The norovirus is extremely infectious. Noroviruses come in a variety of varieties. The norovirus can be acquired more than once by anyone.

To avoid contracting the norovirus:

  • Wash your hands thoroughly with soap and water for at least 20 seconds before preparing food, eating, or drinking, especially after using the toilet or changing a diaper. Alcohol-based hand sanitisers are less effective in killing noroviruses than soap and water.
  • Avoid contaminated food and drink, especially food that may have been prepared by a sick person.
  • Prior to consumption, wash fruits and vegetables.
  • Fully cook the seafood.
  • Surfaces that could be contaminated should be cleaned. Put on gloves and apply a disinfectant that is efficient against noroviruses or a chlorine bleach solution.
  • When traveling, exercise caution. If you are visiting places consider eating only prepared meals, consuming only hot or fizzy beverages, and avoiding food served by street sellers if you have a high risk of contracting norovirus.

When unwell and for two to three days after your symptoms subside, in order to assist prevent the spread of the norovirus infection:

  • Limit the amount of time you spend with others.
  • Use soap and water to thoroughly wash your hands.
  • Go home after work. The absence of kids from daycare or school is advised.
  • Do not handle food or objects intended for other people. Use a disinfectant that is efficient against noroviruses to clean up infected surfaces.
  • Be cautious about how you dispose of excrement and vomit. S
  • Soak up stuff using disposable cloths while wearing disposable gloves.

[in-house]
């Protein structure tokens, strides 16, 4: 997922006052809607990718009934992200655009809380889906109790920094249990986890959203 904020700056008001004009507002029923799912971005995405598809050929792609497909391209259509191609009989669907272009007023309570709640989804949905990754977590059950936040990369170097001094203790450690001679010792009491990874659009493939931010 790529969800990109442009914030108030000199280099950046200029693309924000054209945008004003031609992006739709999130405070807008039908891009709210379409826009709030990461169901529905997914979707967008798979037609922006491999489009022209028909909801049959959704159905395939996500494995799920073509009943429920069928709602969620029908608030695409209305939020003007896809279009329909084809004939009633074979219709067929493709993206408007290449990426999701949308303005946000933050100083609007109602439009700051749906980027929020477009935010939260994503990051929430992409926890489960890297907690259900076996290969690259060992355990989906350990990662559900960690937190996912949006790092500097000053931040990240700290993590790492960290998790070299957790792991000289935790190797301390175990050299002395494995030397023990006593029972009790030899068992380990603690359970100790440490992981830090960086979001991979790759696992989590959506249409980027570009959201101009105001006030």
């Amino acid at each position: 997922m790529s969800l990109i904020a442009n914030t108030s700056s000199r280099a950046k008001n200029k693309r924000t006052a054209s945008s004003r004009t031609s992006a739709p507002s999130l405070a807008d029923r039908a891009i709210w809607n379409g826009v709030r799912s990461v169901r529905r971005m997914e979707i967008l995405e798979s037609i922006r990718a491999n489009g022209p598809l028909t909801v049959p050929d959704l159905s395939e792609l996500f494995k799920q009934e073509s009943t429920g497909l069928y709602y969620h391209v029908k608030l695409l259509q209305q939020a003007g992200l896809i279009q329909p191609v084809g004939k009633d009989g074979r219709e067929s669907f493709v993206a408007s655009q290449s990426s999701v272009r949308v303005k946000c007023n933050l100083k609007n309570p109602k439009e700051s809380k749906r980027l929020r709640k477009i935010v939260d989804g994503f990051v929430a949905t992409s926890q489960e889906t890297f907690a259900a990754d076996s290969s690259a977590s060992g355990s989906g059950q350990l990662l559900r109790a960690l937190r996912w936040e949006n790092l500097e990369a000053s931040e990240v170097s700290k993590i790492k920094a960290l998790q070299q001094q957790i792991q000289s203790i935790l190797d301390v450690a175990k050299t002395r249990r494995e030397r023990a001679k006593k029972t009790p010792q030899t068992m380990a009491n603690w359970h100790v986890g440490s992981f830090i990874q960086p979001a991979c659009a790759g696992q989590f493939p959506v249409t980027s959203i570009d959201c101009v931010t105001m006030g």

• Handle infected things as little as possible to avoid spreading noroviruses through the air.
  •  Put contaminated goods in plastic. bags and dispose of them there. Remove and clean any potentially contaminated clothing and linens.


The norovirus infection has no particular therapy. In general, your immune system's health determines how quickly you recover. The disease normally goes away in a few days for the majority of patients.

It is crucial to replenish lost fluids. There are oral rehydration options available. You could require receiving fluids through a vein if you can not drink enough to avoid becoming dehydrated (intravenous).

Over-the-counter nausea relievers and anti-diarrheal medications may be suggested by your doctor.

Complications of Norovirus Infection

Most persons who contract norovirus recover quickly and without any negative side effects. For some people, including small children, the elderly, those with weakened immune systems, those who have other medical conditions, and expectant women, a norovirus infection can be quite serious. Norovirus infection can cause severe dehydration and even death.

Dehydration warning indicators include:

  • Fatigue
  • Throat and mouth are dry
  • Listlessness
  • Dizziness
  • Reduced urine production
  • Dehydrated children may cry little or hardly at all. They might act particularly cranky or drowsy.


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Page last reviewed: Mar 20, 2023

Next review due: Mar 20, 2025